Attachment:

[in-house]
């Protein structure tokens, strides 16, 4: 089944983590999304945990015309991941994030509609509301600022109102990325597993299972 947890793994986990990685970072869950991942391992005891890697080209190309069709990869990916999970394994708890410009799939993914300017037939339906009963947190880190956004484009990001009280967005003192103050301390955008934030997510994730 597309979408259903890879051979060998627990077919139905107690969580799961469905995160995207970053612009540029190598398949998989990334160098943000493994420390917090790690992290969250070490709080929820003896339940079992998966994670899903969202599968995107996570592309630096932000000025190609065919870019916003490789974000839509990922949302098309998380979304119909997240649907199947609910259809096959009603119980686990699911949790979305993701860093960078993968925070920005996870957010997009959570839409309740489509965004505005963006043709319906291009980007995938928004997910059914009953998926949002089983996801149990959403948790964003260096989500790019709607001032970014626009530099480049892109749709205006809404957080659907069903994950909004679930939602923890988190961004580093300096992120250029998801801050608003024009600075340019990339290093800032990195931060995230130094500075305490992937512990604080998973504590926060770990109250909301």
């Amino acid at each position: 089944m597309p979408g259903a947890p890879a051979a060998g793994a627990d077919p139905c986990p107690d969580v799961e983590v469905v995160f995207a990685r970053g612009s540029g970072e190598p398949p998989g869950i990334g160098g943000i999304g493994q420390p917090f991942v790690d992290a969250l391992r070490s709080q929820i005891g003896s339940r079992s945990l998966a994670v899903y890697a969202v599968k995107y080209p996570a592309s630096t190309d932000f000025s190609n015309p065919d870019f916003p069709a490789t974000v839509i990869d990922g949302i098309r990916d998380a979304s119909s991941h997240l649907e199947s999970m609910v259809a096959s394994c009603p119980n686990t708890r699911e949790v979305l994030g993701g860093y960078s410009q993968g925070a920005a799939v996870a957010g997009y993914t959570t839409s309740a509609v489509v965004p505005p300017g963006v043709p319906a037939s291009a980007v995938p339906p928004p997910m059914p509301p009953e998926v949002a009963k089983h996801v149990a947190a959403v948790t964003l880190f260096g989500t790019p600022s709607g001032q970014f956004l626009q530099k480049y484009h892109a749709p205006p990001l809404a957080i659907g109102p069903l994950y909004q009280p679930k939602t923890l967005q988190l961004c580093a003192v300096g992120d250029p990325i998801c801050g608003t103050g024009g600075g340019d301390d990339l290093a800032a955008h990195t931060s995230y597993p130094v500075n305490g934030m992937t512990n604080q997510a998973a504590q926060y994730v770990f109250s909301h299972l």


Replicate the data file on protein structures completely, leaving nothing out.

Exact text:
[in-house]
């Protein structure tokens, strides 16, 4: 089944983590999304945990015309991941994030509609509301600022109102990325597993299972 947890793994986990990685970072869950991942391992005891890697080209190309069709990869990916999970394994708890410009799939993914300017037939339906009963947190880190956004484009990001009280967005003192103050301390955008934030997510994730 597309979408259903890879051979060998627990077919139905107690969580799961469905995160995207970053612009540029190598398949998989990334160098943000493994420390917090790690992290969250070490709080929820003896339940079992998966994670899903969202599968995107996570592309630096932000000025190609065919870019916003490789974000839509990922949302098309998380979304119909997240649907199947609910259809096959009603119980686990699911949790979305993701860093960078993968925070920005996870957010997009959570839409309740489509965004505005963006043709319906291009980007995938928004997910059914009953998926949002089983996801149990959403948790964003260096989500790019709607001032970014626009530099480049892109749709205006809404957080659907069903994950909004679930939602923890988190961004580093300096992120250029998801801050608003024009600075340019990339290093800032990195931060995230130094500075305490992937512990604080998973504590926060770990109250909301």
């Amino acid at each position: 089944m597309p979408g259903a947890p890879a051979a060998g793994a627990d077919p139905c986990p107690d969580v799961e983590v469905v995160f995207a990685r970053g612009s540029g970072e190598p398949p998989g869950i990334g160098g943000i999304g493994q420390p917090f991942v790690d992290a969250l391992r070490s709080q929820i005891g003896s339940r079992s945990l998966a994670v899903y890697a969202v599968k995107y080209p996570a592309s630096t190309d932000f000025s190609n015309p065919d870019f916003p069709a490789t974000v839509i990869d990922g949302i098309r990916d998380a979304s119909s991941h997240l649907e199947s999970m609910v259809a096959s394994c009603p119980n686990t708890r699911e949790v979305l994030g993701g860093y960078s410009q993968g925070a920005a799939v996870a957010g997009y993914t959570t839409s309740a509609v489509v965004p505005p300017g963006v043709p319906a037939s291009a980007v995938p339906p928004p997910m059914p509301p009953e998926v949002a009963k089983h996801v149990a947190a959403v948790t964003l880190f260096g989500t790019p600022s709607g001032q970014f956004l626009q530099k480049y484009h892109a749709p205006p990001l809404a957080i659907g109102p069903l994950y909004q009280p679930k939602t923890l967005q988190l961004c580093a003192v300096g992120d250029p990325i998801c801050g608003t103050g024009g600075g340019d301390d990339l290093a800032a955008h990195t931060s995230y597993p130094v500075n305490g934030m992937t512990n604080q997510a998973a504590q926060y994730v770990f109250s909301h299972l």